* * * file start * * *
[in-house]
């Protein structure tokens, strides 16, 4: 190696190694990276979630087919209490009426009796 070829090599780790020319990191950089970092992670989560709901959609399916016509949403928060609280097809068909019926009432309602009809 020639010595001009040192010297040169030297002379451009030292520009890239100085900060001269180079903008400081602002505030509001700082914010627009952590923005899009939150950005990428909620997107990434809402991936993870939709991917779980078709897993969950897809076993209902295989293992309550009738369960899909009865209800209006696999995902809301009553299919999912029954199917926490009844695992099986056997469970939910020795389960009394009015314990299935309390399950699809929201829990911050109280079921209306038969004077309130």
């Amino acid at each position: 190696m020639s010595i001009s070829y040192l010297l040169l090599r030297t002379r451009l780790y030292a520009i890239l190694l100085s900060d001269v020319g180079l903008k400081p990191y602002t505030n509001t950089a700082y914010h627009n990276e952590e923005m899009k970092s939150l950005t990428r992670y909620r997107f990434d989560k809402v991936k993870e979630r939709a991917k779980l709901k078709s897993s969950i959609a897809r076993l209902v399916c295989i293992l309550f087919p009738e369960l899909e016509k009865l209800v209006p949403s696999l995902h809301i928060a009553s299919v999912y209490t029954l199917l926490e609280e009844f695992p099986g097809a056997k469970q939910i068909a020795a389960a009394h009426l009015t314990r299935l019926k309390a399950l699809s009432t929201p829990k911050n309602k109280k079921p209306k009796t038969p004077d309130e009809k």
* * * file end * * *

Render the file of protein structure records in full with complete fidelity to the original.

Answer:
[in-house]
């Protein structure tokens, strides 16, 4: 190696190694990276979630087919209490009426009796 070829090599780790020319990191950089970092992670989560709901959609399916016509949403928060609280097809068909019926009432309602009809 020639010595001009040192010297040169030297002379451009030292520009890239100085900060001269180079903008400081602002505030509001700082914010627009952590923005899009939150950005990428909620997107990434809402991936993870939709991917779980078709897993969950897809076993209902295989293992309550009738369960899909009865209800209006696999995902809301009553299919999912029954199917926490009844695992099986056997469970939910020795389960009394009015314990299935309390399950699809929201829990911050109280079921209306038969004077309130």
């Amino acid at each position: 190696m020639s010595i001009s070829y040192l010297l040169l090599r030297t002379r451009l780790y030292a520009i890239l190694l100085s900060d001269v020319g180079l903008k400081p990191y602002t505030n509001t950089a700082y914010h627009n990276e952590e923005m899009k970092s939150l950005t990428r992670y909620r997107f990434d989560k809402v991936k993870e979630r939709a991917k779980l709901k078709s897993s969950i959609a897809r076993l209902v399916c295989i293992l309550f087919p009738e369960l899909e016509k009865l209800v209006p949403s696999l995902h809301i928060a009553s299919v999912y209490t029954l199917l926490e609280e009844f695992p099986g097809a056997k469970q939910i068909a020795a389960a009394h009426l009015t314990r299935l019926k309390a399950l699809s009432t929201p829990k911050n309602k109280k079921p209306k009796t038969p004077d309130e009809k």